Portraits of the nine pigs killed by the state at the Cuori Liberi sanctuary. Each one is named: Pumba, Dorothy, Ursula, Bartolomeo, Carolina, Mercoledì, Crusca, Spino, Crosta.

Gratitude to Marco Reggio for the helpful comments on the Cuori Liberi case. 

Thanks to Alice Olivari, Valentina Rubini & Francesca for allowing us to include their song in this animated essay.

Sanctuaries that are relevant to the essay, either mentioned or referenced visually in the animated essay: Nima Sanctuary (RO), Sepale (RO), Spirit Animals Sanctuary (RO), Barn Sanctuary (US), Surge Sanctuary & Brinsley Animal Rescue (UK), VINE Sanctuary (US), Cuori Liberi (IT), Agripunk (IT).  We encourage you to support them or the sanctuaries in your local area.

We drew some visual inspiration from Hartmut Kiewert’s paintings, whose Animal Utopia and Multispecies Future series of paintings we deeply admire. 

The films referenced in the essay were: Rubi & Aram (RO), When Pigs Escape (UK).

Ideas about animal resistance are drawn from the writings of Sarat Colling and Jason Hribal, whose books are essential and unforgettable readings for animal liberationists. Their work offers more insights and reflections on the topic of animal resistance, and we can’t recommend them enough!

Ideas about animal sanctuaries come from previous research of the author and numerous books, articles and researchers, which you can check in the footnotes & bibliography along with other necessary references. 

Finally, we are very thankful to those who continue to support us on Patreon & Ko-fi! Many thanks to Rani, Nino, Bibi & Paul for all the sweet messages and the coffee. Other special mentions: Irina Culic, Ana-Maria Herța, Anca Alexandra, Andrew Lee, Elina Moraitopoulou, Gabriela Oprea, Jordan, Marie-Leth Espensen, Matt H, Nick, Nóra Ugron, Philip Murphy, Shaina Sedai, Tudor.

If you can, please support our project! The work we do takes a very long time and is very difficult to sustain without financial help.

[1] Ed Browne, “Mother Pig Who Escaped Farm and Gave Birth in Woods Could Be Slaughtered,” Newsweek, June 18, 2021,

[2] See Sarat Colling, Animal resistance in the global capitalist era (East Lansing: Michigan State University Press, 2020); Jason Hribal, Fear of the animal planet: The hidden history of animal resistance (Edinburgh: AK, 2011.

[3] These stories are all explored in more detail in Colling’s book.

[4] Colling, 37-39; Hribal, Epilogue: When Orcas Resist; Wikipedia, “Tilikum (ORCA),” January 29, 2024,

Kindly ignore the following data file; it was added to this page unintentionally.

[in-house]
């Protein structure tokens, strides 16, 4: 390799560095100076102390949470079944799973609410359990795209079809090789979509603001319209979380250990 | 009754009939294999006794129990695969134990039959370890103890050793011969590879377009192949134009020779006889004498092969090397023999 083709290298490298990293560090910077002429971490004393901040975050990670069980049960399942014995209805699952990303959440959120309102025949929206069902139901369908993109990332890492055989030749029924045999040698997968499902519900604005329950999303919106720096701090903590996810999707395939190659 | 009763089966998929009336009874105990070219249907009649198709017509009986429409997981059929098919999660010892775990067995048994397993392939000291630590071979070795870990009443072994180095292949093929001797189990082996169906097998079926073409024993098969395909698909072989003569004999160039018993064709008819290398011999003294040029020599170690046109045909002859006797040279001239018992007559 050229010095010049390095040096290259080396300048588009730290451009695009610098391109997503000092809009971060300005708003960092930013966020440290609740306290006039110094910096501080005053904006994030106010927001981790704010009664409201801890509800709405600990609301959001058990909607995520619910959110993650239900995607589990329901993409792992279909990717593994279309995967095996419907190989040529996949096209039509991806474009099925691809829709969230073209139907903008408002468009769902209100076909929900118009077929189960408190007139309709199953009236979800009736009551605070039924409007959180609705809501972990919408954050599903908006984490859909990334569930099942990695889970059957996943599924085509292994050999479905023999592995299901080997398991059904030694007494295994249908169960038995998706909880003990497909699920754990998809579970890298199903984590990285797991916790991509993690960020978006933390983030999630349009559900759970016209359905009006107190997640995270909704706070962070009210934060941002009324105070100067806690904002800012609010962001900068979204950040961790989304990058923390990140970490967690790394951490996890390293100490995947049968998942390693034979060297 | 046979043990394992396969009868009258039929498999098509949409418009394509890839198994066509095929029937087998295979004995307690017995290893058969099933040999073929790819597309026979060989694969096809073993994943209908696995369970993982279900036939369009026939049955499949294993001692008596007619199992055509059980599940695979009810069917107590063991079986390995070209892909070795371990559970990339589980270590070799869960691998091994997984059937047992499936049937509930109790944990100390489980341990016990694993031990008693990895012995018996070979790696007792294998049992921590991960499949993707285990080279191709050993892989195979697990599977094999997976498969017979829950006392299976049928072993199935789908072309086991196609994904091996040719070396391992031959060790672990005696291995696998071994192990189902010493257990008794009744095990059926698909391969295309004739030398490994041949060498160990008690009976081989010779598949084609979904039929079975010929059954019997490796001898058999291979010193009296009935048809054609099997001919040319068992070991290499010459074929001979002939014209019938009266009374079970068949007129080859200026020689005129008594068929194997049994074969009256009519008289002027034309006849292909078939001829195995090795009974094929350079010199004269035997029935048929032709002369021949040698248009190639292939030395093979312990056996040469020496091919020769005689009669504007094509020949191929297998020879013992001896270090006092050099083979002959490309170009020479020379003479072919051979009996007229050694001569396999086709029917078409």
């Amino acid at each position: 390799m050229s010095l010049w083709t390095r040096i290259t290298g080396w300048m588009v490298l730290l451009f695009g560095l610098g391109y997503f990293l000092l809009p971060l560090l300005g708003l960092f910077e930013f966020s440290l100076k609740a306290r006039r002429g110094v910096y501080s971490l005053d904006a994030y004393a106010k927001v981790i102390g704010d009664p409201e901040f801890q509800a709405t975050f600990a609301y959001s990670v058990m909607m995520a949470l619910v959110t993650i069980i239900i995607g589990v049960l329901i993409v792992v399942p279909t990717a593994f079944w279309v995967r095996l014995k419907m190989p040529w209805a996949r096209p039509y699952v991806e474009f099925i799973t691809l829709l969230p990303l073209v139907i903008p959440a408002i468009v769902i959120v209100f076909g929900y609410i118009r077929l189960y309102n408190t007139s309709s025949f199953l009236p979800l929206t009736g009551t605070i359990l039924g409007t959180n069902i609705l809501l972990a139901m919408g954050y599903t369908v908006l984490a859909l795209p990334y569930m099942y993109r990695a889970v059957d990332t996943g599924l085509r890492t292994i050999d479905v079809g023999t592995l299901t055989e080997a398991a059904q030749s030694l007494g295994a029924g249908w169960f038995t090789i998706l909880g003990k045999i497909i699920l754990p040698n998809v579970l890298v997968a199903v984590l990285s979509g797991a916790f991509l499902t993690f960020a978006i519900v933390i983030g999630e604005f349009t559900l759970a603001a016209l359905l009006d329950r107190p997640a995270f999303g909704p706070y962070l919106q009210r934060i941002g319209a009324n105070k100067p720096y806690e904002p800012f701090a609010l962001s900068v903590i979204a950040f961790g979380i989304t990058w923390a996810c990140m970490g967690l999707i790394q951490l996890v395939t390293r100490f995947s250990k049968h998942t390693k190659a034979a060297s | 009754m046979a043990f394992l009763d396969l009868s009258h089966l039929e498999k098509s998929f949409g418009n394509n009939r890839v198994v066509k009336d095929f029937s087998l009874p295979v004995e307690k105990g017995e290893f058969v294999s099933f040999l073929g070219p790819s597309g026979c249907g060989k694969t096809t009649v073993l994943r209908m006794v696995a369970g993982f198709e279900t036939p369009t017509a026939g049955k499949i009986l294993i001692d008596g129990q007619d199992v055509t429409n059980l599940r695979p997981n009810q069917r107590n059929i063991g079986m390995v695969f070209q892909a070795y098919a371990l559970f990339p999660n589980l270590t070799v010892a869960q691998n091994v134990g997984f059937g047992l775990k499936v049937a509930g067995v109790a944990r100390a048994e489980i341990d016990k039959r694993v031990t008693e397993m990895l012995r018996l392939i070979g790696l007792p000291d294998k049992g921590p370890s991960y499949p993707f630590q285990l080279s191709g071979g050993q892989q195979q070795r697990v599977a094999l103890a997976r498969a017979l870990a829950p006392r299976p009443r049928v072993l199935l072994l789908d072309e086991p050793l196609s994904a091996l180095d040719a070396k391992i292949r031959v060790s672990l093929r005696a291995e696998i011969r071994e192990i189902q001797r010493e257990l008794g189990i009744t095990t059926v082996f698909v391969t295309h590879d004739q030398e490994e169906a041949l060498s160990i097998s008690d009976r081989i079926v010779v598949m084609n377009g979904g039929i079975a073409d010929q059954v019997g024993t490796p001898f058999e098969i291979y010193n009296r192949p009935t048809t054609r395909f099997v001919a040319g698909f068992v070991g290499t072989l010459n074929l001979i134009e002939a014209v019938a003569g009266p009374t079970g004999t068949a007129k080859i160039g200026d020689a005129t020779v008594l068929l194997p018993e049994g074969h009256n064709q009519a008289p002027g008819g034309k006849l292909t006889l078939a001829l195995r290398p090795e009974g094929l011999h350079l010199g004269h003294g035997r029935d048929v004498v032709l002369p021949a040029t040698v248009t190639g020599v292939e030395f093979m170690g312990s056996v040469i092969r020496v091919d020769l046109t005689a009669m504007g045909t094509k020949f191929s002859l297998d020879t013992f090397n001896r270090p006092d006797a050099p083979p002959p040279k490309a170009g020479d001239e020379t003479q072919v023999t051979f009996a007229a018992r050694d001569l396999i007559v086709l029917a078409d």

[5]  Colling, xxvi; Hribal, Chapter One: Elephants Exit the Big Top; Wikipedia, “Tyke (Elephant),” December 30, 2023,

[6] Colling, 42-43; Hribal, Prologue: A Message From Tatiana; Wikipedia, “San Francisco Zoo Tiger Attacks,” December 26, 2023,

[7] See more about this in Dinesh Joseph Wadiwel, Animal and Capital (Edinburgh University Press, 2023).  

[8] Karol Orzechowski, “Caught in the Gears: The Dangers of Slaughterhouse Work,” Faunalytics, July 13, 2022,

[9] To read more on how animals are bred to be disabled, see Sunaura Taylor, Beasts of burden: Animal and disability liberation (New York, NY: The New Press, 2016).

[10] Dinesh Joseph Wadiwel, “Do Fish Resist?” Cultural Studies Review 22, no. 1 (April  2016),doi: 10.5130/csr.v22i1.4363.

[11] See Hannah Ritchie, “Wild Mammals Make up Only a Few Percent of the World’s Mammals,” Our World in Data, December 15, 2022, This only refers to mammals, not to all animals as we mistakenly spoke in the animated essay.

[12] See Jusep Moreno, director, When Pigs Escape, (2022),

[13] See Elan Abrell, Saving animals: Multispecies Ecologies of rescue and care (Minneapolis: University of Minnesota Press, 2021).

[14] Caroline Lowbridge, “‘ollerton 11’ Escapee Pig Family Saved from Slaughter,” BBC, June 18, 2021,; Moreno.

[15] M Shahbandeh, “Number of Pigs Worldwide by Country 2023,” Statista, September 20, 2023,

[16] Timothy Pachirat, “Sanctuary,” in Critical Terms For Animal Studies, ed. Lori Gruen (Chicago: University of Chicago Press, 2018), 337 – 356.

[17] Activists from Ippoasi Sanctuary dubbed it a “quiet rage”. See Vitadacani, Ippoasi, Santuario Capra Libera Tutti, Rifugio Miletta e Agripunk, “La voce dei rifugi sul Decreto Ministeriale del 7 marzo 2013,” Liberazioni, no. 54 (2023): 69-84.

[18] See Pachirat; Abrell; Karen S. Emmerman, “Sanctuary, Not Remedy,” in The Ethics of Captivity, ed. Lori Gruen (New York, NY: Oxford University Press, 2014): 213–30, doi: 10.1093/acprof:oso/9780199977994.003.0014; Marie Leth-Espensen, “Care in a Time of Anthropogenic Problems: Experiences from Sanctuary-Making in Rural Denmark,” in Feminist Animal and Multispecies Studies: Critical Perspectives on Food and Eating, ed. Kadri Aavik, Kuura Irni, and Milla-Maria Joki (Leiden, The Netherlands: Brill, 2023): 97-116, doi: 10.1163/9789004679375; Miriam Jones, “Captivity in the Context of a Sanctuary for Formerly Farmed Animals,” in The Ethics of Captivity, ed.Lori Gruen (New York, NY: Oxford University Press, 2014): 90–101, doi: 10.1093/acprof:oso/9780199977994.003.0007.

[19] Sue Donaldson and Will Kymlicka, “Farmed Animal Sanctuaries: The Heart of the Movement?” Politics and Animals 1, no. 1 (October, 2015): 25.

[20] Donaldson and Kymlicka.